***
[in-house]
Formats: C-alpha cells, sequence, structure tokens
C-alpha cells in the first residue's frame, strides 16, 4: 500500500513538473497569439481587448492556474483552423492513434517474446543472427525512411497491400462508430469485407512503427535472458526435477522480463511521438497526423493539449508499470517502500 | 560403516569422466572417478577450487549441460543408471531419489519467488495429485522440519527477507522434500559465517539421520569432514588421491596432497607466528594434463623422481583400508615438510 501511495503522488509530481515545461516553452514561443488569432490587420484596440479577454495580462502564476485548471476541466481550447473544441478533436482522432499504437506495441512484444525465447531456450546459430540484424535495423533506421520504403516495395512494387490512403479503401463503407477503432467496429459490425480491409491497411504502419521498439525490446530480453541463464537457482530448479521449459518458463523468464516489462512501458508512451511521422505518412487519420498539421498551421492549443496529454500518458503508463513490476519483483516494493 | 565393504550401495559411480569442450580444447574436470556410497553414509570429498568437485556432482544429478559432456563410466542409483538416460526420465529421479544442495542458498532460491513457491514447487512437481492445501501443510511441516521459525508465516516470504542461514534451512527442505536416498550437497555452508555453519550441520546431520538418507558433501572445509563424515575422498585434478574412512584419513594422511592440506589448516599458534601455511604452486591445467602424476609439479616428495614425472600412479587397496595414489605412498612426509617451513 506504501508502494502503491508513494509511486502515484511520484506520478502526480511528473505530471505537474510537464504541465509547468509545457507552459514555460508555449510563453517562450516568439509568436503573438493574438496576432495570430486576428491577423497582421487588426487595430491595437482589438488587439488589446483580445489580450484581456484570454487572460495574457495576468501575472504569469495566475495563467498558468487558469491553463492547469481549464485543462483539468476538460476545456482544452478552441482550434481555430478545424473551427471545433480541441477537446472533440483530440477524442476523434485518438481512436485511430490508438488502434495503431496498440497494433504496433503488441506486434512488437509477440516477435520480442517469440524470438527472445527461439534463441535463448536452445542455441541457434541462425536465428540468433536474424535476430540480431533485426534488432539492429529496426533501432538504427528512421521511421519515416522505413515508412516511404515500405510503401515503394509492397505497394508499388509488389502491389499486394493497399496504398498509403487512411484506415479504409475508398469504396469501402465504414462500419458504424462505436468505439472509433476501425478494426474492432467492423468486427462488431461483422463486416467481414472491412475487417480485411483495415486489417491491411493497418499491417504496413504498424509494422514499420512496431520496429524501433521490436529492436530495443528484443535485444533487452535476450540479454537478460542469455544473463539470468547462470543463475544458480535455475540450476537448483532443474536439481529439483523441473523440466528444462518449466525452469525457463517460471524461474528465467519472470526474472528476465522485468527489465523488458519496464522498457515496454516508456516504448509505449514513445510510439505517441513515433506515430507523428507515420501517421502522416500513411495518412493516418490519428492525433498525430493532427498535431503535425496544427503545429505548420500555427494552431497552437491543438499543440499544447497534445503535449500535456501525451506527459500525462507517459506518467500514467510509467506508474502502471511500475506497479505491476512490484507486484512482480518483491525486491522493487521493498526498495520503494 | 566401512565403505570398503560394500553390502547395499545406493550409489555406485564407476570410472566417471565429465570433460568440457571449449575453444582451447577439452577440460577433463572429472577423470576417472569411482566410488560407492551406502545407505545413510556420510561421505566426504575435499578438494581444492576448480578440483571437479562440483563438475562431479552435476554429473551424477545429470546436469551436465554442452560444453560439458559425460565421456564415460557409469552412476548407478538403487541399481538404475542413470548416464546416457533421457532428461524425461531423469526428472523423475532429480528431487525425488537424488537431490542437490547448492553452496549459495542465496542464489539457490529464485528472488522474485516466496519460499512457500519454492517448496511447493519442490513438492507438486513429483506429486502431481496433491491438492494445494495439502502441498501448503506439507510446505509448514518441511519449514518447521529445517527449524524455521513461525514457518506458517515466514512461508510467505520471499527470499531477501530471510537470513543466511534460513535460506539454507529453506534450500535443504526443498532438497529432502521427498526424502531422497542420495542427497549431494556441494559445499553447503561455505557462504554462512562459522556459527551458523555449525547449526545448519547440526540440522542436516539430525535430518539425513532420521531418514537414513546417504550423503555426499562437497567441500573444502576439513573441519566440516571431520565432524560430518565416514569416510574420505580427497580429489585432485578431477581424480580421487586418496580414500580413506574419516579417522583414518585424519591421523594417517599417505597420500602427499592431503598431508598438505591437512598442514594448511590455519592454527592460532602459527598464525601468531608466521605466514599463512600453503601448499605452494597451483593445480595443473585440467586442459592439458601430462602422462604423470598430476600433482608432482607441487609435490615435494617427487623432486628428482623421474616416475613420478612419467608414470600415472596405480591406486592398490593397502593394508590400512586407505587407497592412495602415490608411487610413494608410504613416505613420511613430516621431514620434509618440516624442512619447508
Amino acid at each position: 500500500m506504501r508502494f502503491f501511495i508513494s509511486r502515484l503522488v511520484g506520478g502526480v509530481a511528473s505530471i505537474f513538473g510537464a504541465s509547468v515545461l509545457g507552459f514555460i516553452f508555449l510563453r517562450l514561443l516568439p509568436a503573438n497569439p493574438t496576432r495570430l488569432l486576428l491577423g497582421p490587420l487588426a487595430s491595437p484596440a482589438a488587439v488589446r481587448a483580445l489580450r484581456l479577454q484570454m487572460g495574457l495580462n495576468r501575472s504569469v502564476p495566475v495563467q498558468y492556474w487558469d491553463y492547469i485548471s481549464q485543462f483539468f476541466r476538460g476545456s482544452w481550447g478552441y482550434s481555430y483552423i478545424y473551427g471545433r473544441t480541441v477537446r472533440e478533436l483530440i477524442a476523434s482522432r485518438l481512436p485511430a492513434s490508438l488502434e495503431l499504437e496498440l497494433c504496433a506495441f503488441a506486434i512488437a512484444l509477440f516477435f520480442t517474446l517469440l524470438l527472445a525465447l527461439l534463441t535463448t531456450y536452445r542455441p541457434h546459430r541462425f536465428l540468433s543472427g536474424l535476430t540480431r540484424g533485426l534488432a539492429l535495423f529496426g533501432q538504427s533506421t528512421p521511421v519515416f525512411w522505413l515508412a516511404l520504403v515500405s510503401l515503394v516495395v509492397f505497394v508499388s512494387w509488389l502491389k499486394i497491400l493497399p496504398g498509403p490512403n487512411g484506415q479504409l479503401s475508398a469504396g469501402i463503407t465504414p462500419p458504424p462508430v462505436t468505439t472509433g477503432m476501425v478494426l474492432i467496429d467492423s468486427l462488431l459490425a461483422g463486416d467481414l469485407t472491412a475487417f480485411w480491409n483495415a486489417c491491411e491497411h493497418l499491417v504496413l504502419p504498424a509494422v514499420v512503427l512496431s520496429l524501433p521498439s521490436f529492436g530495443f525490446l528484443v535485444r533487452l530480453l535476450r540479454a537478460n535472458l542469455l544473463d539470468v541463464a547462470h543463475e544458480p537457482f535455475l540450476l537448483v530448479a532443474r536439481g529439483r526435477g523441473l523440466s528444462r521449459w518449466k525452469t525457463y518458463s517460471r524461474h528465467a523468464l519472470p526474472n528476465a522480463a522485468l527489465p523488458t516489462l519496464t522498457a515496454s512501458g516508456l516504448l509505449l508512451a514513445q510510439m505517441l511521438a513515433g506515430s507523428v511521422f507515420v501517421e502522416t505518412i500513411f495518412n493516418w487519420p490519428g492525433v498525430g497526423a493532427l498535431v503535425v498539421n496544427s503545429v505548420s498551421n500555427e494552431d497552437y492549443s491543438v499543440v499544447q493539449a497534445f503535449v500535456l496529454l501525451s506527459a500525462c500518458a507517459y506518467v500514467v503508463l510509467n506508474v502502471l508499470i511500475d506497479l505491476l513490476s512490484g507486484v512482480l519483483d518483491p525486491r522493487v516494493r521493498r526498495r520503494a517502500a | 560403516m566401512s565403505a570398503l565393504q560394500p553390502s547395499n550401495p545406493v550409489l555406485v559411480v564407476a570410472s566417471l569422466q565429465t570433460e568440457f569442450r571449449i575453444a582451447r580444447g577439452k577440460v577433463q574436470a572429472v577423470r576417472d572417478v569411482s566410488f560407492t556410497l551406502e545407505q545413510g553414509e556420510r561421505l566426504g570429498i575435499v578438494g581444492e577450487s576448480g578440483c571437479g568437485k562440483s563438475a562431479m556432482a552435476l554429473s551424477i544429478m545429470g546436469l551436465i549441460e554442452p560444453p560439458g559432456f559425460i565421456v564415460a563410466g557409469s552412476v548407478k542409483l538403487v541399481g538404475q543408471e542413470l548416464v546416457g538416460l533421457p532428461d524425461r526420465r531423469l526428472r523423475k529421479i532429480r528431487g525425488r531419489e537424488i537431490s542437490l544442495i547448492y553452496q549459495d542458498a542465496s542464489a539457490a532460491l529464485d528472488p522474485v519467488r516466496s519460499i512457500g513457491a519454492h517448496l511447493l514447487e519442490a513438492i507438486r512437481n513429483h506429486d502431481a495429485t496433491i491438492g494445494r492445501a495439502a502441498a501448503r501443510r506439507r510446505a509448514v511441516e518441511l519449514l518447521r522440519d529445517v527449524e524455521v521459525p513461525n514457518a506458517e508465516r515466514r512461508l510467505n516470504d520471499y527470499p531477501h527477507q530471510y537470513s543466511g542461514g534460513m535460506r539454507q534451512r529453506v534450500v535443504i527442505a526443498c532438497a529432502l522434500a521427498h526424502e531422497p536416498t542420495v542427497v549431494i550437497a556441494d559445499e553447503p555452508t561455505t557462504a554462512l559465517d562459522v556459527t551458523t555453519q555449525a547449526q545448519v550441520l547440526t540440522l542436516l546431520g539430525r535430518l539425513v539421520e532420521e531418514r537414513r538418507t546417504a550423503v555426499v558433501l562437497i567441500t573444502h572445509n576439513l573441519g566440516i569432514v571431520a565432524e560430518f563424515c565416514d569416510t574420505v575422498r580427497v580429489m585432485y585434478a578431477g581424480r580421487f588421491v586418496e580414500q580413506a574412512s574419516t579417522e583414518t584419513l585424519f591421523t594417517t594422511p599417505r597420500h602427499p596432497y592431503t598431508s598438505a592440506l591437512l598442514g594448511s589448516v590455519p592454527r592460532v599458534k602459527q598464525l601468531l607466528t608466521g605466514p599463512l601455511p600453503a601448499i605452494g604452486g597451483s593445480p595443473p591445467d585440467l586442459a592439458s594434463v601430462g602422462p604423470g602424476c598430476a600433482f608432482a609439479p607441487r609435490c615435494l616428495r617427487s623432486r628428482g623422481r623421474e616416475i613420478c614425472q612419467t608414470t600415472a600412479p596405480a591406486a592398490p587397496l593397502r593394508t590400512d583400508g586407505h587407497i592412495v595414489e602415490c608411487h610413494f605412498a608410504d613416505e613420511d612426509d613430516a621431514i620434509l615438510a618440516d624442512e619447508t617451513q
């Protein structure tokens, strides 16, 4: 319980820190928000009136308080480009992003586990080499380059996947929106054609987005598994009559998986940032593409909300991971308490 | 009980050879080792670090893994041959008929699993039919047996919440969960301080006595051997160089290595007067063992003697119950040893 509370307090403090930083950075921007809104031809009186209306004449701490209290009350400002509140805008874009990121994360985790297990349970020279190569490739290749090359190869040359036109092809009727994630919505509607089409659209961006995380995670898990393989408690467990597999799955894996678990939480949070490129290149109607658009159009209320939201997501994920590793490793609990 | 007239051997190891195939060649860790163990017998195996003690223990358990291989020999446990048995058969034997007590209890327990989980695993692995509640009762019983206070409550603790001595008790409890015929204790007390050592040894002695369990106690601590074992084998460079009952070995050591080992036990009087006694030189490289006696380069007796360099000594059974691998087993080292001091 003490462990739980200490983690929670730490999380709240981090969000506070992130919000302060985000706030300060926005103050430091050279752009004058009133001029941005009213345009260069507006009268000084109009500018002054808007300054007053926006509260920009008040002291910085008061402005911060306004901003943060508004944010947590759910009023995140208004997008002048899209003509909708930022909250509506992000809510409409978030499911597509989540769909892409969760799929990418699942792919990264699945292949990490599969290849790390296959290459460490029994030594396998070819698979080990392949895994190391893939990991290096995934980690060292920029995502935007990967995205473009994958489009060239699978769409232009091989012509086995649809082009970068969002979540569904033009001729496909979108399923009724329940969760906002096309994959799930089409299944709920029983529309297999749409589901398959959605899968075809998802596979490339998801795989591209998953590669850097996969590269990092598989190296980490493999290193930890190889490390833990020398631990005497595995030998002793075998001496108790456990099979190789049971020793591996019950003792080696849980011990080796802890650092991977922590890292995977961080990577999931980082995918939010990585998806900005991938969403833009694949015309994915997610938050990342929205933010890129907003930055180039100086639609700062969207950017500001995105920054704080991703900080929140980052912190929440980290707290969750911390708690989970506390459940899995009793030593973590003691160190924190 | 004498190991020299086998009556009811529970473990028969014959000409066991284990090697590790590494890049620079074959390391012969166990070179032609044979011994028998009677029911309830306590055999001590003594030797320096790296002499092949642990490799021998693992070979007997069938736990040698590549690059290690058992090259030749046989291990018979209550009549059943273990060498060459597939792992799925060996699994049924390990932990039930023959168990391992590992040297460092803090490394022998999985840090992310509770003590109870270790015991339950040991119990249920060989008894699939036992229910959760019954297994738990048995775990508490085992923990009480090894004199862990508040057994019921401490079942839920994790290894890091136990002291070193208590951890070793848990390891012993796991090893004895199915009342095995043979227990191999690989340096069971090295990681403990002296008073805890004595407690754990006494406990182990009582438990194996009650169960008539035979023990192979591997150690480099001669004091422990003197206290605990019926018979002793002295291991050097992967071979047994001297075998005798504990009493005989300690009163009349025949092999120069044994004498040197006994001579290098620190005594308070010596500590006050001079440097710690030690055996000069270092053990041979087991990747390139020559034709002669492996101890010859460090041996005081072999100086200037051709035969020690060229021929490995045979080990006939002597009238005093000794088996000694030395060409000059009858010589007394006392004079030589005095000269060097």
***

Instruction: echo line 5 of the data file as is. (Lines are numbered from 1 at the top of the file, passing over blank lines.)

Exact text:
């Protein structure tokens, strides 16, 4: 319980820190928000009136308080480009992003586990080499380059996947929106054609987005598994009559998986940032593409909300991971308490 | 009980050879080792670090893994041959008929699993039919047996919440969960301080006595051997160089290595007067063992003697119950040893 509370307090403090930083950075921007809104031809009186209306004449701490209290009350400002509140805008874009990121994360985790297990349970020279190569490739290749090359190869040359036109092809009727994630919505509607089409659209961006995380995670898990393989408690467990597999799955894996678990939480949070490129290149109607658009159009209320939201997501994920590793490793609990 | 007239051997190891195939060649860790163990017998195996003690223990358990291989020999446990048995058969034997007590209890327990989980695993692995509640009762019983206070409550603790001595008790409890015929204790007390050592040894002695369990106690601590074992084998460079009952070995050591080992036990009087006694030189490289006696380069007796360099000594059974691998087993080292001091 003490462990739980200490983690929670730490999380709240981090969000506070992130919000302060985000706030300060926005103050430091050279752009004058009133001029941005009213345009260069507006009268000084109009500018002054808007300054007053926006509260920009008040002291910085008061402005911060306004901003943060508004944010947590759910009023995140208004997008002048899209003509909708930022909250509506992000809510409409978030499911597509989540769909892409969760799929990418699942792919990264699945292949990490599969290849790390296959290459460490029994030594396998070819698979080990392949895994190391893939990991290096995934980690060292920029995502935007990967995205473009994958489009060239699978769409232009091989012509086995649809082009970068969002979540569904033009001729496909979108399923009724329940969760906002096309994959799930089409299944709920029983529309297999749409589901398959959605899968075809998802596979490339998801795989591209998953590669850097996969590269990092598989190296980490493999290193930890190889490390833990020398631990005497595995030998002793075998001496108790456990099979190789049971020793591996019950003792080696849980011990080796802890650092991977922590890292995977961080990577999931980082995918939010990585998806900005991938969403833009694949015309994915997610938050990342929205933010890129907003930055180039100086639609700062969207950017500001995105920054704080991703900080929140980052912190929440980290707290969750911390708690989970506390459940899995009793030593973590003691160190924190 | 004498190991020299086998009556009811529970473990028969014959000409066991284990090697590790590494890049620079074959390391012969166990070179032609044979011994028998009677029911309830306590055999001590003594030797320096790296002499092949642990490799021998693992070979007997069938736990040698590549690059290690058992090259030749046989291990018979209550009549059943273990060498060459597939792992799925060996699994049924390990932990039930023959168990391992590992040297460092803090490394022998999985840090992310509770003590109870270790015991339950040991119990249920060989008894699939036992229910959760019954297994738990048995775990508490085992923990009480090894004199862990508040057994019921401490079942839920994790290894890091136990002291070193208590951890070793848990390891012993796991090893004895199915009342095995043979227990191999690989340096069971090295990681403990002296008073805890004595407690754990006494406990182990009582438990194996009650169960008539035979023990192979591997150690480099001669004091422990003197206290605990019926018979002793002295291991050097992967071979047994001297075998005798504990009493005989300690009163009349025949092999120069044994004498040197006994001579290098620190005594308070010596500590006050001079440097710690030690055996000069270092053990041979087991990747390139020559034709002669492996101890010859460090041996005081072999100086200037051709035969020690060229021929490995045979080990006939002597009238005093000794088996000694030395060409000059009858010589007394006392004079030589005095000269060097």